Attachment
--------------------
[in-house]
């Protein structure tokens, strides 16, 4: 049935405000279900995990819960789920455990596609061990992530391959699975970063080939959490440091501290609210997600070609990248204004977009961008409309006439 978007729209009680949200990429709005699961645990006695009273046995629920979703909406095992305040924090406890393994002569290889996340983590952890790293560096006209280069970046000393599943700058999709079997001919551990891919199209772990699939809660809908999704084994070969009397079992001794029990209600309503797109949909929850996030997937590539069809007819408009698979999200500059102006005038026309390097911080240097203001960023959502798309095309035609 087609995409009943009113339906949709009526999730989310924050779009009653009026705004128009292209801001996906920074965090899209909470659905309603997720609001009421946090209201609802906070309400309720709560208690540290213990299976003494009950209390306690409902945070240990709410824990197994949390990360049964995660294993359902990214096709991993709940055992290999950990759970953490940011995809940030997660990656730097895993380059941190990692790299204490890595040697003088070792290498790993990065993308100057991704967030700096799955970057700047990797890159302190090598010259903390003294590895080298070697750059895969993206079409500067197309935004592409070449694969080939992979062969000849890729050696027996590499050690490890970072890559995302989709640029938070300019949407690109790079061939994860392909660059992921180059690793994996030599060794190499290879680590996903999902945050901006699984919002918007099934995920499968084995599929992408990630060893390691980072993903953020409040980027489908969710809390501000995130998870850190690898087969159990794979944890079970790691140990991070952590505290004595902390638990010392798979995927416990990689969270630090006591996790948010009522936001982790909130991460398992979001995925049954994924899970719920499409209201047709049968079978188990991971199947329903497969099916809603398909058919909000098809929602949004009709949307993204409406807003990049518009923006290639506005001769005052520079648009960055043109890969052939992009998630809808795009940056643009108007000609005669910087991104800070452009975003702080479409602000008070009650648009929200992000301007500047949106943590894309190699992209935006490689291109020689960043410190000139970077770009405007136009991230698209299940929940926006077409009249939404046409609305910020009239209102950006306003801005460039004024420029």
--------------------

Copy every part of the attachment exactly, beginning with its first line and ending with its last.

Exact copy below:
[in-house]
């Protein structure tokens, strides 16, 4: 049935405000279900995990819960789920455990596609061990992530391959699975970063080939959490440091501290609210997600070609990248204004977009961008409309006439 978007729209009680949200990429709005699961645990006695009273046995629920979703909406095992305040924090406890393994002569290889996340983590952890790293560096006209280069970046000393599943700058999709079997001919551990891919199209772990699939809660809908999704084994070969009397079992001794029990209600309503797109949909929850996030997937590539069809007819408009698979999200500059102006005038026309390097911080240097203001960023959502798309095309035609 087609995409009943009113339906949709009526999730989310924050779009009653009026705004128009292209801001996906920074965090899209909470659905309603997720609001009421946090209201609802906070309400309720709560208690540290213990299976003494009950209390306690409902945070240990709410824990197994949390990360049964995660294993359902990214096709991993709940055992290999950990759970953490940011995809940030997660990656730097895993380059941190990692790299204490890595040697003088070792290498790993990065993308100057991704967030700096799955970057700047990797890159302190090598010259903390003294590895080298070697750059895969993206079409500067197309935004592409070449694969080939992979062969000849890729050696027996590499050690490890970072890559995302989709640029938070300019949407690109790079061939994860392909660059992921180059690793994996030599060794190499290879680590996903999902945050901006699984919002918007099934995920499968084995599929992408990630060893390691980072993903953020409040980027489908969710809390501000995130998870850190690898087969159990794979944890079970790691140990991070952590505290004595902390638990010392798979995927416990990689969270630090006591996790948010009522936001982790909130991460398992979001995925049954994924899970719920499409209201047709049968079978188990991971199947329903497969099916809603398909058919909000098809929602949004009709949307993204409406807003990049518009923006290639506005001769005052520079648009960055043109890969052939992009998630809808795009940056643009108007000609005669910087991104800070452009975003702080479409602000008070009650648009929200992000301007500047949106943590894309190699992209935006490689291109020689960043410190000139970077770009405007136009991230698209299940929940926006077409009249939404046409609305910020009239209102950006306003801005460039004024420029």